Culture

A Vessel Of Light In St. Magnus’

By Bernie Bell

I’d seen pictures of the new porch in St. Magnus’ Cathedral, and was eager to see it for myself. The problem being, that since March 2020 I don’t go indoors where there are un-known people. Then I thought about it and thought that, as long as I paid attention when going through the door, the interior of St. M’s is a big space in which to avoid the potentially diseased populace!

We’ve both had all three jabs, would take care, would wear masks inside the Cathedral.  Decided to go for it – and St. Magnus’ Day/Easter Saturday seemed like a good day to do so!

I thought the old porch was fine – a well-made, well designed structure made of pleasing, warm, honey-coloured wood.  The one thing not so good about it was that you walked through the front door and were faced with a wall of dark wood, with two doors either side.  You’d go through one of the doors, then had to walk round in front of the porch to be able to see down the whole length of the cathedral.

Now – when you stand just inside the main door, you’re in a glass porch  and the reflections and playing with light begins as you can see the window at the other end of the cathedral reflected in the glass – apparently onto the buildings opposite!

Going through the doors of the glass porch you can see  straight down the nave to the wonderful window at the end.  The whole Cathedral is presented to you, straight away…..

Then, walking down the nave and turning back you see the porch, which is a vessel of light……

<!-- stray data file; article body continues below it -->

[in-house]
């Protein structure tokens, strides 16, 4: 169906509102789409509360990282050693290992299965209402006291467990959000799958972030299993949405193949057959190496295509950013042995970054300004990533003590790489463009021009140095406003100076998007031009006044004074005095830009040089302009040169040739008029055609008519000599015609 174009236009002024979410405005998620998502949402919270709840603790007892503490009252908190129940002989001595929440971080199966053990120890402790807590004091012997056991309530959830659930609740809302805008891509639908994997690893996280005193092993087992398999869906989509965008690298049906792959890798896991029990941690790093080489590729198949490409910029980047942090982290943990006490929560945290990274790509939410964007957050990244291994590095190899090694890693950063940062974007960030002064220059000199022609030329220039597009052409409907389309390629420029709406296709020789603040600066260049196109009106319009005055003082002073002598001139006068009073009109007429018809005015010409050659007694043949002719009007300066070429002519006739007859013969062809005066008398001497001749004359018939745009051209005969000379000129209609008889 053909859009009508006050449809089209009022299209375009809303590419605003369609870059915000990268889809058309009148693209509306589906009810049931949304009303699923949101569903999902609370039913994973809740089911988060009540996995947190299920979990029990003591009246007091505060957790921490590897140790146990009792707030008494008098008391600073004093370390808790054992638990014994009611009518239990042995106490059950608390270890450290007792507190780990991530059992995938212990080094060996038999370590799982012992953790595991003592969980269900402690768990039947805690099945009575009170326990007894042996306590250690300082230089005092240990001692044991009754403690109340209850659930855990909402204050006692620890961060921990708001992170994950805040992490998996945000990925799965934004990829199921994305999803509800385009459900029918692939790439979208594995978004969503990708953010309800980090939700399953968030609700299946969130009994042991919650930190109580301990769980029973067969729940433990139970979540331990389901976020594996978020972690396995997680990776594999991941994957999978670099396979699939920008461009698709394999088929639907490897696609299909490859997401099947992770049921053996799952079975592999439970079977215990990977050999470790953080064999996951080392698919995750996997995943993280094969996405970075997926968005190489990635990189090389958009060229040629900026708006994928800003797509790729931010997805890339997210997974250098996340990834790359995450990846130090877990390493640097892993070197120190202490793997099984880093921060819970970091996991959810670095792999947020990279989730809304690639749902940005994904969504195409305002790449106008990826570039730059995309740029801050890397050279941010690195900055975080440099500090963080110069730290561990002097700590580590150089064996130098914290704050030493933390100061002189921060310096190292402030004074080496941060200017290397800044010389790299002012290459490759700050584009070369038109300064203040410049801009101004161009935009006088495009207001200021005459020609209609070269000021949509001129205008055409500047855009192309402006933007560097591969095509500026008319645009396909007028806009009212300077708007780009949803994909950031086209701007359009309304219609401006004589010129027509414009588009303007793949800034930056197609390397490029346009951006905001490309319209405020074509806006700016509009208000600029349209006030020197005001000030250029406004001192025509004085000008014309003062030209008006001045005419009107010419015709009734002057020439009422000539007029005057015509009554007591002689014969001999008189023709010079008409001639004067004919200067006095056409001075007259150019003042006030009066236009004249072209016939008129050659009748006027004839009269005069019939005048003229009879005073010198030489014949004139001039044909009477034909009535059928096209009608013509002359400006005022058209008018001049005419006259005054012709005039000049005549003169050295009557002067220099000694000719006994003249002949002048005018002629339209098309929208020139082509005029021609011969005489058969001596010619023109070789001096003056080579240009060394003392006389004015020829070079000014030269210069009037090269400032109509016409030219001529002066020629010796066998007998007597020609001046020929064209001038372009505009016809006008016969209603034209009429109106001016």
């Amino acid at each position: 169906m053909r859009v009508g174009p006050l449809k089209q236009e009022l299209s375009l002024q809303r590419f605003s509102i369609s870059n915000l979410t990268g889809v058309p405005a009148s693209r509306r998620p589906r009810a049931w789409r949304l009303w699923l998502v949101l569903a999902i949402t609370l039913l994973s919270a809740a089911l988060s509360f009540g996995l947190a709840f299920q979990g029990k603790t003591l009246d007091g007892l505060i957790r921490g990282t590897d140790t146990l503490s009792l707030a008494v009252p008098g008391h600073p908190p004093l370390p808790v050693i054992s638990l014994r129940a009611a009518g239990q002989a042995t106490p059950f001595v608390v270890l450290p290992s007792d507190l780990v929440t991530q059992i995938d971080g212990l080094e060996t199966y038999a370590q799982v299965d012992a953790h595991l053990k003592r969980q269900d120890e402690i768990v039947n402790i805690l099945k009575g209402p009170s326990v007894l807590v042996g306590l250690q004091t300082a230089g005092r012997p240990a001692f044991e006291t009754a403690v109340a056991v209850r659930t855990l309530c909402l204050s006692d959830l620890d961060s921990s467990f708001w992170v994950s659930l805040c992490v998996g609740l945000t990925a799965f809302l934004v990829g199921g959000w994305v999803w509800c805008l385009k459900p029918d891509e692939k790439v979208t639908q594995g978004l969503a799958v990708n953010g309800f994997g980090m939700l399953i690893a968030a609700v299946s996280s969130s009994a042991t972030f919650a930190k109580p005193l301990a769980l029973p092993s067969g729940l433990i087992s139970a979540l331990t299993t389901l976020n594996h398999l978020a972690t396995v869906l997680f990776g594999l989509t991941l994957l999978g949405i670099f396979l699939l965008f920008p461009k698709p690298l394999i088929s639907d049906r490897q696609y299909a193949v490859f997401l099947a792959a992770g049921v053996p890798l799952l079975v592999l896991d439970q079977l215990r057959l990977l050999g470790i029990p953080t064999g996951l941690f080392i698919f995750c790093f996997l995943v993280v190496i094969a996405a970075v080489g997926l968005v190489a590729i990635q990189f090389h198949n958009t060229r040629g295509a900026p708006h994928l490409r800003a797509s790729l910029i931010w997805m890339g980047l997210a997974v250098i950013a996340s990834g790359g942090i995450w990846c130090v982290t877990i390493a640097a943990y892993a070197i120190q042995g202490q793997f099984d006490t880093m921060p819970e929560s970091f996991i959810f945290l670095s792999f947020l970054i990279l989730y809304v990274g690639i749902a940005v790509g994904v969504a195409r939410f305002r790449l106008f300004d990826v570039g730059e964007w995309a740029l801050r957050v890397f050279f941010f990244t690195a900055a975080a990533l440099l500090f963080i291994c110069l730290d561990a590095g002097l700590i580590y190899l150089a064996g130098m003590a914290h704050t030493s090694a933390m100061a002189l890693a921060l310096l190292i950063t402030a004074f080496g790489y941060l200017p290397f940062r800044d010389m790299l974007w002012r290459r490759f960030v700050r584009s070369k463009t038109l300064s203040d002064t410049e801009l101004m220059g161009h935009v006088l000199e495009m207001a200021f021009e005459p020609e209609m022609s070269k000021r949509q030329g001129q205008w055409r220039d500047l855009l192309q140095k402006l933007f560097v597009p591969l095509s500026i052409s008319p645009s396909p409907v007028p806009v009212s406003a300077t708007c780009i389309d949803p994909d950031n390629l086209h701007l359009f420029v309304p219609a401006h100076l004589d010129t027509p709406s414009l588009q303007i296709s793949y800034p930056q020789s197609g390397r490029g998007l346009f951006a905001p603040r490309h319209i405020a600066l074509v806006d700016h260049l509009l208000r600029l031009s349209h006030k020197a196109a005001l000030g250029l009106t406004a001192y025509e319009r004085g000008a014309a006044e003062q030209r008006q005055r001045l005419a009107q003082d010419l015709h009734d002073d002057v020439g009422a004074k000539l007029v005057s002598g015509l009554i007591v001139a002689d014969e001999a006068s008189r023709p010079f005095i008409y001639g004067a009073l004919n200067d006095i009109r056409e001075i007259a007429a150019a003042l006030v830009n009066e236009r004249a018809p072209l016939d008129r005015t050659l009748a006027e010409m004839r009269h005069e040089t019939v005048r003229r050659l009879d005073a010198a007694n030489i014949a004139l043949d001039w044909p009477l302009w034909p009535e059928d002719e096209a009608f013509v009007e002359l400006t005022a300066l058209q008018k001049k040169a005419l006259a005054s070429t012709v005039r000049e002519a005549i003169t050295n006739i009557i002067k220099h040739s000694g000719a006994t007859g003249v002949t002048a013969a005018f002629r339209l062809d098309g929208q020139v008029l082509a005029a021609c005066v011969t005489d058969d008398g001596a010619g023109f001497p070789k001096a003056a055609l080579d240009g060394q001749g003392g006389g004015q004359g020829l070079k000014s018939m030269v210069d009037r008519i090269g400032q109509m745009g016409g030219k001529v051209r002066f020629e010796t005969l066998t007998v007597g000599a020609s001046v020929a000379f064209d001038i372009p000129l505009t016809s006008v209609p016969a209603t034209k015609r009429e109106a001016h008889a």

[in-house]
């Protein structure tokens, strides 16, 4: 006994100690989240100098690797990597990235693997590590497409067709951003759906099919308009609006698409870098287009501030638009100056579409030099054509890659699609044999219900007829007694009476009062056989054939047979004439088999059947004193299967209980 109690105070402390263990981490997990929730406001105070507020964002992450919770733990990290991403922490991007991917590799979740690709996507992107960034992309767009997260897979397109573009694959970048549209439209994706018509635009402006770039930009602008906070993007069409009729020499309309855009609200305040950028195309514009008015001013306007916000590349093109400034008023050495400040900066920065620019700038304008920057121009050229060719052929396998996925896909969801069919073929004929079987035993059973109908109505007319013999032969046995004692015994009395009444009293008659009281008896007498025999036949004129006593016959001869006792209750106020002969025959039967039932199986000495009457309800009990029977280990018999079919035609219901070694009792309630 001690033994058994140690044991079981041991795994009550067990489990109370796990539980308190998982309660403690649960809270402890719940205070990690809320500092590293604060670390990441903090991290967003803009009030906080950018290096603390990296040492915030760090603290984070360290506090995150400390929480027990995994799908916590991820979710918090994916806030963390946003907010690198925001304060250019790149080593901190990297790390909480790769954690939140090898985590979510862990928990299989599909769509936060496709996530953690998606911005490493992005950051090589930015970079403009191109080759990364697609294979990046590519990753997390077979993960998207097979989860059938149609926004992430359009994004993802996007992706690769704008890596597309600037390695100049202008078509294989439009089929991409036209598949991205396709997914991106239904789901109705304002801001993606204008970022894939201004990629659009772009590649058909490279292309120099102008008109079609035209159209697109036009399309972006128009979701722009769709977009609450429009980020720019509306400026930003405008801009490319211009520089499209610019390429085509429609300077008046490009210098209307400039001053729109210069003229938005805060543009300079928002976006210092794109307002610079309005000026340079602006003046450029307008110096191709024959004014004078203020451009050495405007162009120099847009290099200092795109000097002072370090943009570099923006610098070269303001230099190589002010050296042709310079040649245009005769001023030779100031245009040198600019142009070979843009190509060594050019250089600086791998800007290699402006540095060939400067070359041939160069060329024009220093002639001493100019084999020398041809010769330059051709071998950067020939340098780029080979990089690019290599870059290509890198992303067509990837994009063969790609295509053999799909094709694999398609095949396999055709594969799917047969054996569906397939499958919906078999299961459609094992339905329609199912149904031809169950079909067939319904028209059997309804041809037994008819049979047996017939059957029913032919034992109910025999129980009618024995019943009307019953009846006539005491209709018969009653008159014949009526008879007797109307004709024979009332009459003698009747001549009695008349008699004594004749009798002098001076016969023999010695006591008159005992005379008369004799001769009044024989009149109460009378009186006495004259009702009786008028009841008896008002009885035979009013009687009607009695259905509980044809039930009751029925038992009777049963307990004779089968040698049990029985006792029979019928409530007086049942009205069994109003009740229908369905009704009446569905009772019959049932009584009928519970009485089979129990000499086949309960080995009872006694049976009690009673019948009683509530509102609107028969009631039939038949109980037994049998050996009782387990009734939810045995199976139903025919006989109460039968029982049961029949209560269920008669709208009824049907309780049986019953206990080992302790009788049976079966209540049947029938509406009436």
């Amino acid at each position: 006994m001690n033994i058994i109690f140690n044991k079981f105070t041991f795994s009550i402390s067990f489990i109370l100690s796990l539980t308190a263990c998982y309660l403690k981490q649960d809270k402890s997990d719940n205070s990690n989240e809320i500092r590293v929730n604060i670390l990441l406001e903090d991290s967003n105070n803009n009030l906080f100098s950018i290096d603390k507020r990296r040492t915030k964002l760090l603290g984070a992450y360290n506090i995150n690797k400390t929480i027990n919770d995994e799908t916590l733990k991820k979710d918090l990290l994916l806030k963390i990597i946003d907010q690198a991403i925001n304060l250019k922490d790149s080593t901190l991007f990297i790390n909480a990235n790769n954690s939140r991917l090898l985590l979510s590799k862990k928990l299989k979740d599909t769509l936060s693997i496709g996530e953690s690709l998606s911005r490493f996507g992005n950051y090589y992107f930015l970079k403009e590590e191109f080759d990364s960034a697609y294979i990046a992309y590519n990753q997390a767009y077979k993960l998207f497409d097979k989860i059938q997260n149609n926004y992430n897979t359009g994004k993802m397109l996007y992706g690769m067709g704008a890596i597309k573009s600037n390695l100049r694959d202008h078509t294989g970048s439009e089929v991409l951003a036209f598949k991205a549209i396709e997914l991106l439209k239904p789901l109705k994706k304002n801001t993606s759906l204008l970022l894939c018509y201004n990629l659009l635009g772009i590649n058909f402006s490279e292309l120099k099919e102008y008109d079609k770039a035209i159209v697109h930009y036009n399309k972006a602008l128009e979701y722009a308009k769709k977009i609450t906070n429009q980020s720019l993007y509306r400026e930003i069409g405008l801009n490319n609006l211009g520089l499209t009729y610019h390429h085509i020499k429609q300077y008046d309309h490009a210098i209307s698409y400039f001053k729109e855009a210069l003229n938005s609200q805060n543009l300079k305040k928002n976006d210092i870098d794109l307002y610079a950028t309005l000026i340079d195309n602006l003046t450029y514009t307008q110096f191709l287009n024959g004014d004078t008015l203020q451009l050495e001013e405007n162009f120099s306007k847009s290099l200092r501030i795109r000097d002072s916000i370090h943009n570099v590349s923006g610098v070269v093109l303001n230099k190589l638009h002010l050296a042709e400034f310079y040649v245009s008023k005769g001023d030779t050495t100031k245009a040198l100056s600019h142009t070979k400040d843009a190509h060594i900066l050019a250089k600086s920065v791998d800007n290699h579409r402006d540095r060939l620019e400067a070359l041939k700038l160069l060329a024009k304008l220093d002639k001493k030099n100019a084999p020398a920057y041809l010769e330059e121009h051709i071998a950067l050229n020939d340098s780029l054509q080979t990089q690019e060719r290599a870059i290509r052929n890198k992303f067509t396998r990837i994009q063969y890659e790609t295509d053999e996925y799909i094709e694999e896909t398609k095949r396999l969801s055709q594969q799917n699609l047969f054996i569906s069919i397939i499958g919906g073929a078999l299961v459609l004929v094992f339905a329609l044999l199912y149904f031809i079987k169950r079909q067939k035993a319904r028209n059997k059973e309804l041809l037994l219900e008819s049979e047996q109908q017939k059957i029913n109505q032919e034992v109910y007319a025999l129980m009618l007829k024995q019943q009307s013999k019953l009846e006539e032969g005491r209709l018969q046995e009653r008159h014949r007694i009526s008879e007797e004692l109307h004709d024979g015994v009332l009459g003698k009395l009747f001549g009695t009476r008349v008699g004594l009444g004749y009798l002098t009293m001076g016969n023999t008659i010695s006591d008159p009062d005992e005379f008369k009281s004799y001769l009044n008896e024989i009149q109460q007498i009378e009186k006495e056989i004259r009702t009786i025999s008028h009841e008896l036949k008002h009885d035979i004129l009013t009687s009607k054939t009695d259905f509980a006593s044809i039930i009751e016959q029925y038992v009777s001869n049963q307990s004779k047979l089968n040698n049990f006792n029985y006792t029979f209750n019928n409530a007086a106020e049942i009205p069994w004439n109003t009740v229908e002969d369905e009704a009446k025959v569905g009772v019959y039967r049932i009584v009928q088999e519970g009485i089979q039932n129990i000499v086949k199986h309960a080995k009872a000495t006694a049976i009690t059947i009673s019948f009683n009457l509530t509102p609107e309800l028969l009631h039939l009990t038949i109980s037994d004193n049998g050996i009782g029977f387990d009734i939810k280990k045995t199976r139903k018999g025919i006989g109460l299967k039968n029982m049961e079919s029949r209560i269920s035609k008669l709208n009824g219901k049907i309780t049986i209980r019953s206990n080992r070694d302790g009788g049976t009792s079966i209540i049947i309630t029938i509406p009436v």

It holds the light, and its shape echoes the shape of the window above, made of coloured glass and therefore giving multi-coloured light.

It’s all ……just…RIGHT.  I could use words like ‘enchanting’, and it is, but, that sounds a bit airy-fairy – a bit flimsy, and it isn’t flimsy.  It’s part of the Cathedral, which is a very solid place, and yet it’s made of glass, and holds light.

It’s opened up the entrance, and therefore the Cathedral, wonderfully.  The whole building is full of light, and shapes, and shapes enhanced by the light.

It made me very, very happy to be there, on that day.

Thank you to those who care for St. Magnus’ Cathedral, and those who were instrumental in presenting this wonder of light to us, through the ages.

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The Orkney News has a short video on its YouTube channel of the new cathedral doors which you can view here:

3 replies »

  1. Hi Bernie, I’ve just been reading “Ships of Heaven” by Christopher Somerville. (Among other books, he wrote ‘The January Man’, inspired by my brother-in-laws best-known song.) I bought the book mainly for info about Salisbury, Ely, Lincoln and Durham, all of which feature in my “Children from the Sky”, but he also has a chapter about St. Magnus, Kirkwall, which is well worth reading. Cheers, Duncan.

    • Morning Duncan

      Mike has now started reading ‘Children from the Sky’ and he said that it “has the potential to get very,very weird.” And I said – “Yes, it does – get very, very weird”
      As Gerry Jablonski (most excellent musician) once said to me – “Weird is good.”

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